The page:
Kanehsatake still covered by rental ambulances until next week: Bonspiel

·2 min read

Kanehsatake will continue to be covered by a rental ambulance until a Plan B ambulance – which will be delivered today and on the road by this time next week – and a change in how shifts are run for paramedics will even further ensure better protection for community members, the director of the organization responsible for its protection said earlier this week.

“We should be getting the ambulance today, and it will take about a week to get it on the road. We have to set up the GPS, we have to set up the proper radios and the proper equipment,” said the director of First Nations Paramedics Robert Bonspiel. “We expect to get our original ambulance (which was damaged in a lateral collision when returning from the Saint-Eustache hospital on April 30) back in a couple of weeks as well, in that case, we would in fact have two ambulances serving the community.”

Additionally, Bonspiel said, he hopes to be able to get funding to allow a shift in scheduling for his paramedics. At present, paramedics must be on call 24 hours a day for a week, with a week off in between.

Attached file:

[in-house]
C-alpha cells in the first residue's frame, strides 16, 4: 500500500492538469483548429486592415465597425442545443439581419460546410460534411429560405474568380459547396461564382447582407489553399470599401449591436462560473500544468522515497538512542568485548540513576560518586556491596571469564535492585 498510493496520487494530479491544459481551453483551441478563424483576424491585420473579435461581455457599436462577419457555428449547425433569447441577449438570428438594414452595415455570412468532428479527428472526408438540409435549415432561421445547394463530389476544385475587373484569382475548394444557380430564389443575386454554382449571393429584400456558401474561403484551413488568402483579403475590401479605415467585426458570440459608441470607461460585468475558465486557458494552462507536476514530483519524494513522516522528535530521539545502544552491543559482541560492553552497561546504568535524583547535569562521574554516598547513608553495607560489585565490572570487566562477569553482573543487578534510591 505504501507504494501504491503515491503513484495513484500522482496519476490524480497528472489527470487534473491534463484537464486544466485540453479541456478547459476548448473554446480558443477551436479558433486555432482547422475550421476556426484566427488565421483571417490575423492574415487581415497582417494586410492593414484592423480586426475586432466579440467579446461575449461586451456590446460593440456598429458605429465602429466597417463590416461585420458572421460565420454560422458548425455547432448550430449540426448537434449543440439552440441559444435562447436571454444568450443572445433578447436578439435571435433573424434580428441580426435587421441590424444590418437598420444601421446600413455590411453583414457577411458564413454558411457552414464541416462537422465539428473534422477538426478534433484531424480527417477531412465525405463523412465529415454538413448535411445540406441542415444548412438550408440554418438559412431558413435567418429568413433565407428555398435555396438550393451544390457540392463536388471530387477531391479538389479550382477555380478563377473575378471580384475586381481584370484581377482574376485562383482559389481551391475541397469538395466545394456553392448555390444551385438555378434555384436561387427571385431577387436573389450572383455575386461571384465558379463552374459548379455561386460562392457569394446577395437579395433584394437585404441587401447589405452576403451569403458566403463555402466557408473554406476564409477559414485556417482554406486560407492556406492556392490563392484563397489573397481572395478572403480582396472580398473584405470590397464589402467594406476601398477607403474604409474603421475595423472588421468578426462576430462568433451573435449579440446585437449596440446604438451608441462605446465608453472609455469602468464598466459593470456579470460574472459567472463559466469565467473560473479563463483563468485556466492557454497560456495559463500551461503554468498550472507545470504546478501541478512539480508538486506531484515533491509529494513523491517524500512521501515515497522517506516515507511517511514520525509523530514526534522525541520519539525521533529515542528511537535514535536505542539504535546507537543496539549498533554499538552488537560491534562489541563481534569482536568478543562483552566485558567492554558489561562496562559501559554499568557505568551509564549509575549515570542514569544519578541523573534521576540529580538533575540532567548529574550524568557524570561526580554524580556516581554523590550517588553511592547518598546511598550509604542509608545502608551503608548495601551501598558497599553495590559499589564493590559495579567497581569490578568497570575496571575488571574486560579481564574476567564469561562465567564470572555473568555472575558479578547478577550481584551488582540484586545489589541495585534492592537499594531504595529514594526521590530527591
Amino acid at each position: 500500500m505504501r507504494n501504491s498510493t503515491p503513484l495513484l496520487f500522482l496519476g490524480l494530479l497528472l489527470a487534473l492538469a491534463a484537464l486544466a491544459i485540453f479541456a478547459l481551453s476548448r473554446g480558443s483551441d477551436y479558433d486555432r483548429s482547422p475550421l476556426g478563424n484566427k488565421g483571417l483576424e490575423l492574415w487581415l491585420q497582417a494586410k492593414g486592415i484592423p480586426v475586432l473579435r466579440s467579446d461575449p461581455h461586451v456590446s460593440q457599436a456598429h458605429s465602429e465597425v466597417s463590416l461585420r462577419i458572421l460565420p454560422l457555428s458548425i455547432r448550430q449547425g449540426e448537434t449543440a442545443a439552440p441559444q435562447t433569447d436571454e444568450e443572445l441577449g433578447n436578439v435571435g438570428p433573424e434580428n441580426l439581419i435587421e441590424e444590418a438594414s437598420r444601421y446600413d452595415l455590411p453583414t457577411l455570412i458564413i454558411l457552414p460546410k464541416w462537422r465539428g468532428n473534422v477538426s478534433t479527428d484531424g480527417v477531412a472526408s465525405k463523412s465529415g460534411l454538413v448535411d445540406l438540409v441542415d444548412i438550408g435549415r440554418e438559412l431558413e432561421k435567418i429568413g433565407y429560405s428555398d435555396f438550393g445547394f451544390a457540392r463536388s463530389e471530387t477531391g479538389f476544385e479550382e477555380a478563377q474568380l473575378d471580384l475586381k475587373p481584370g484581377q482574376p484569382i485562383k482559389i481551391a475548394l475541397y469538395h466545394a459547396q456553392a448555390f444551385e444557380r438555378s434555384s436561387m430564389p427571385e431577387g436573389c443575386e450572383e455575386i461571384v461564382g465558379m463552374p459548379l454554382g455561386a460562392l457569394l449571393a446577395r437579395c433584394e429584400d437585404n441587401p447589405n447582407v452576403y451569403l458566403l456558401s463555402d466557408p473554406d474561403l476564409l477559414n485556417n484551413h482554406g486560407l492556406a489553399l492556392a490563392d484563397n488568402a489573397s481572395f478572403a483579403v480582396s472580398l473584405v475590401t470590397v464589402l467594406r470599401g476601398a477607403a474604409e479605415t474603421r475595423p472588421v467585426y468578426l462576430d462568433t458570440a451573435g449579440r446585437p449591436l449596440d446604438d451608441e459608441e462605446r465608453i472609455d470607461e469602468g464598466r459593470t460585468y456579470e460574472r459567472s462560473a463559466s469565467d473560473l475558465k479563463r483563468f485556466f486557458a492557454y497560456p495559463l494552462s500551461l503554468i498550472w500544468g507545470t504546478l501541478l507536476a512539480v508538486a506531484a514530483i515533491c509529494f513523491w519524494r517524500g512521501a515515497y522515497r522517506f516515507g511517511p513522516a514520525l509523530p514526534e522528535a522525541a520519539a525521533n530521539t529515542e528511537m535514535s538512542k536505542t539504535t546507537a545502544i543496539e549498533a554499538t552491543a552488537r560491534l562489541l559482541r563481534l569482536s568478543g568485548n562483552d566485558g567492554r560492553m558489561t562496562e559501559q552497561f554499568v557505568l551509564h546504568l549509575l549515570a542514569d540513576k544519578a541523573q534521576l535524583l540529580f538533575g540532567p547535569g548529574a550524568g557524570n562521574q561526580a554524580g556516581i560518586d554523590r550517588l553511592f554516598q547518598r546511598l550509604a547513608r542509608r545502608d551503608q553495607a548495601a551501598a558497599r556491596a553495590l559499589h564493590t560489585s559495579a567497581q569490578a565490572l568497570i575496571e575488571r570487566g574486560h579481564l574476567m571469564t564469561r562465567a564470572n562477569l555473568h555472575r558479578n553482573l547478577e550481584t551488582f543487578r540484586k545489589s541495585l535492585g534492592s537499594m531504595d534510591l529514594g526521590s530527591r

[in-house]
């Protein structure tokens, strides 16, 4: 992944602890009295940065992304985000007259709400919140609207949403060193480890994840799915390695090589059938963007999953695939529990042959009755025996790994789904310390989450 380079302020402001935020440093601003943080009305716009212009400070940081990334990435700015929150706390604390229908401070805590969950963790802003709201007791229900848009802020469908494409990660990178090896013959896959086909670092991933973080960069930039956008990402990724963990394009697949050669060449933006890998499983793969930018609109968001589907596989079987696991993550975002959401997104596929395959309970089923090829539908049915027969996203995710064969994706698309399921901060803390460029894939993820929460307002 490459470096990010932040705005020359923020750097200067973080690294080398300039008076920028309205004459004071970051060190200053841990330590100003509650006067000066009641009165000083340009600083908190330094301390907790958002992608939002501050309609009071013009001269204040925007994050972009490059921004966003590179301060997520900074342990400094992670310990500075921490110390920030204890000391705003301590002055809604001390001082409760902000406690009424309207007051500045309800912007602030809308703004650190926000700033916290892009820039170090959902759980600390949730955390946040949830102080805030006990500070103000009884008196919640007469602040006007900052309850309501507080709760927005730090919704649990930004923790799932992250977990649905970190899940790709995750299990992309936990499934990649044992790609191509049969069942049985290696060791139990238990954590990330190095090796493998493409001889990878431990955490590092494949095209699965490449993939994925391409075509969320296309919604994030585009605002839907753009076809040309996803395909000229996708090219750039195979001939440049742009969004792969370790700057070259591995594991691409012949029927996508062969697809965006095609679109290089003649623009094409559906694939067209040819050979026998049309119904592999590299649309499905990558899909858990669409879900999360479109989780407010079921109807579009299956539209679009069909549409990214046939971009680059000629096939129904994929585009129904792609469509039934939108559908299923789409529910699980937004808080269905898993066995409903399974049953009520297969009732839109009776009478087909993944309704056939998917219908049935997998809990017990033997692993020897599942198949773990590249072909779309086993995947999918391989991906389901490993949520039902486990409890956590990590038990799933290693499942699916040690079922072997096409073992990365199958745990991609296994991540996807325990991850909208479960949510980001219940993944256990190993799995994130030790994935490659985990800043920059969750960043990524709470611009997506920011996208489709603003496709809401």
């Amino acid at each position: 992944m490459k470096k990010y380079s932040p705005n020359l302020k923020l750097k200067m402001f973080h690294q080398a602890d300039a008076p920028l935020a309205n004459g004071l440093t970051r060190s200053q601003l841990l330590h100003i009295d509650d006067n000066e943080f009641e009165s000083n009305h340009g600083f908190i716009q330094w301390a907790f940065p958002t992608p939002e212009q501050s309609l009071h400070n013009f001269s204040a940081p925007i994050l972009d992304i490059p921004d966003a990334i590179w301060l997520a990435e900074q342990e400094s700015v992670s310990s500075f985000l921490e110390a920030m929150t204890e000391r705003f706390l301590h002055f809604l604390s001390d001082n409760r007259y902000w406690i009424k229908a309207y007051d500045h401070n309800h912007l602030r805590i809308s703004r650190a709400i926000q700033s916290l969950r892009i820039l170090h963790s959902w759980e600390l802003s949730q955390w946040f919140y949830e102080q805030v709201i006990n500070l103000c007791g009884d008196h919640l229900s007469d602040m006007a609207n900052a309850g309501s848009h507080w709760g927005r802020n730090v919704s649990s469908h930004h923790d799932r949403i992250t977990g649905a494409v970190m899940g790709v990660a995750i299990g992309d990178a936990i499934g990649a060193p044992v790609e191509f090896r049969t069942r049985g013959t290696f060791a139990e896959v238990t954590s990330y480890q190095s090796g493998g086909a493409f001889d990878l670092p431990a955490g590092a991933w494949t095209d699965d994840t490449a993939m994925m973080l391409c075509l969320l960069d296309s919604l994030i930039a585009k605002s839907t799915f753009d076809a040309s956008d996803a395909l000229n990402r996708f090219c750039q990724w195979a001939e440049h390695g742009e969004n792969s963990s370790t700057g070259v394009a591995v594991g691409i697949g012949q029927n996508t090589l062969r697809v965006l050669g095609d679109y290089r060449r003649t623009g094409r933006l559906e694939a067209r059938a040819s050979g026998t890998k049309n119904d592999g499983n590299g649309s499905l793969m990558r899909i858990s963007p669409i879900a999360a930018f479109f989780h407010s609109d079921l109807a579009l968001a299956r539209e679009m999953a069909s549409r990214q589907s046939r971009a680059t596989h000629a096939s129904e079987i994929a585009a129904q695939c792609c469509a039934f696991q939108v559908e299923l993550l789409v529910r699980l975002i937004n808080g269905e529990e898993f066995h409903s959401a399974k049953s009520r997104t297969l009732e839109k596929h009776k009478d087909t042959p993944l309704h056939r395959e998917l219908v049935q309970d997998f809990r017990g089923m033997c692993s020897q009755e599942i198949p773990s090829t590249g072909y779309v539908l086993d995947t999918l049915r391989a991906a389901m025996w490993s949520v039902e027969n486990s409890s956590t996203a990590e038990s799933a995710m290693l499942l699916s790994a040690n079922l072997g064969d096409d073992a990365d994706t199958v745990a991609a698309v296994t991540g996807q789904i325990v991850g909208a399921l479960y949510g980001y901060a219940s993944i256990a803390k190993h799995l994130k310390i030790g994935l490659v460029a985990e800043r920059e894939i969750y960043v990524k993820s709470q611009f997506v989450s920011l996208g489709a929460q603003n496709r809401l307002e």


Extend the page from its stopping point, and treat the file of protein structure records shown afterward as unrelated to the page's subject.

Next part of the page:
“So, if a call comes in in the middle of the night, the paramedic has to get up out of bed, get dressed and get in their personal vehicle and go down to the ambulance and head off to the call,” Bonspiel said.

If the scheduling change becomes a reality for his paramedics, they will be able to spend their time at the ambulance office, or in the ambulance, instead of being on call at their homes.”

The difference?

Could be a matter of life and death, Bonspiel said.

“We’re talking a difference of at least 10 minutes, maybe more, in response time,” Bonspiel said. “If you get a call for a cardiac arrest, those extra minutes could absolutely mean the difference between life and death. Those few extra minutes could be enough to revive someone in that situation. That’s a big deal.”

That’s not a reality faced by Kanehsatake’s neighbours, either. Nearby municipalities are not in a situation where paramedics must come from home in the middle of the night.

“Oka, Saint-Joseph-du-Lac, that’s not something they have to deal with and it feels like the gap in response times is incredibly discriminatory. That extra time is only something that we have to deal with here in Kanehsatake,” Bonspiel added.

Bonspiel said his only interest is protecting the people in his community.

“The difference in those few minutes could help us avoid catastrophe. That’s all we want,” he said.

Marc Lalonde, Local Journalism Initiative Reporter, Iori:wase

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